We have to know, yeah, we have to know who the new givers are. But once we know who they are, we have to be really intentional about making sure we thank them for those contributions and support of the mission of the church. Second idea here is to encourage new givers to connect relationally with others in the church. And the reason why I’m suggesting this is important for your generosity strategy is when people connect on serving teams and when they connect in small groups, they start to build friendships. And it’s really the friendships that keep people coming back to church. And so, if you want to increase generosity in your church, you have to keep people connected to your church. And the way that’s going to happen is if they develop relationships. A third suggestion is to implement a system for tracking changes in giving patterns. And so, here you want to be looking for either decreases or increases in people’s giving. And I would use, whether it’s an increase or a decrease, that as an opportunity. That’s an opportunity to reach out to people. And through those conversations, you might find there’s really a place for the church to step in. And again, this will commonly happen through the relationships that we’re developing, but it may be an opportunity for you to step in and provide ministry or discipleship to somebody based on what you’re seeing around their giving trends. In fact, again, MortarStone shared that, on average, people leave their church approximately 90 days after they’ve stopped giving. And so at any point along the way, if you notice that giving has dropped off for a particular family, that would be a great time to reach out to them and just ask, how are you doing and how can the church be serving you? How can we be ministering to you in this season? So, that’s the third one. The fourth one is just a reminder for pastors, those of us that are teaching on Sundays in particular, that we need to continue to teach on biblical stewardship principles in generosity. And certainly, this is more so maybe in this season because, again, so many new people are showing up to our churches for the very first time. And in many cases, these folks aren’t going to be familiar with some of the biblical teaching on money and stewardship. And so this is a great time, I think, for us to just be giving some kind of initial thoughts to folks on what does the Bible say about giving? What does the Bible say about being good steward of the resources God’s provided?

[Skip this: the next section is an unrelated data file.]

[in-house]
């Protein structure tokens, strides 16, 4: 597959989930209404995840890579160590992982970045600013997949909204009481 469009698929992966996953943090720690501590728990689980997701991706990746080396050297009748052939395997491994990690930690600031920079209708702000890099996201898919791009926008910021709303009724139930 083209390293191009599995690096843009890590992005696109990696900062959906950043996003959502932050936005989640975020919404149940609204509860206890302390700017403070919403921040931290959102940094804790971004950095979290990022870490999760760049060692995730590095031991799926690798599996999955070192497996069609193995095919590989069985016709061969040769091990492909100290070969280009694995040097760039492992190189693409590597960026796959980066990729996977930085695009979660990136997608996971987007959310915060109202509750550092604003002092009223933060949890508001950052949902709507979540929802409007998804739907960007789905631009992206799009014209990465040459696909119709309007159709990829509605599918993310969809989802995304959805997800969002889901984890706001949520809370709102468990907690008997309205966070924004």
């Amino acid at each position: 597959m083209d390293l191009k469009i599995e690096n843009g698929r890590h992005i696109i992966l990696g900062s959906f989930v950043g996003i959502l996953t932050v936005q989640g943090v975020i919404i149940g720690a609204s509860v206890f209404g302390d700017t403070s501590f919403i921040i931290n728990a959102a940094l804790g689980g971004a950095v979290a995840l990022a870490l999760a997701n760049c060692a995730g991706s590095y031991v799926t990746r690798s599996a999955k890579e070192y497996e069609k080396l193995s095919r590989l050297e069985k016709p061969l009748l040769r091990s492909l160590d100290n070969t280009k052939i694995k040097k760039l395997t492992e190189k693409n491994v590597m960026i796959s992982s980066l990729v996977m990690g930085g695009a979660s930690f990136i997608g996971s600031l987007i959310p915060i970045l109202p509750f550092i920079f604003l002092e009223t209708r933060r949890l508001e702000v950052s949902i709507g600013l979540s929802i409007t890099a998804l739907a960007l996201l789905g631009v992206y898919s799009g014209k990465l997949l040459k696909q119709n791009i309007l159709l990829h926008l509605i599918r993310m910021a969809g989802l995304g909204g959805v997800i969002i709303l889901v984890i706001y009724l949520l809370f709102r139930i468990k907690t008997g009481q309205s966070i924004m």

That was a game-changer for Jason and I, Tony, when we heard that teaching being new to our church in our twenties. And in hindsight, it was so not about the church. It was so much about growing spiritually. And so, I know our listeners know this, but I also know sometimes it’s hard for some pastors to teach on this topic or they’re uncomfortable with regard to it. But I couldn’t endorse it more as a way to help new people even grow in a significant way spiritually through learning those principles and putting them into practice.
That’s right. Fifth idea here is we just need to continue to make giving easier. And this, of course, is one example of where I’ve just been so encouraged by the progress that many churches have made in the last couple of years as it relates to providing online options for giving, providing apps for giving. Again, here’s another free advertisement. We should start charging for these advertisements, but my church uses Pushpay. Pushpay doesn’t pay for us to share their service, but it’s a great app.
It’s so easy.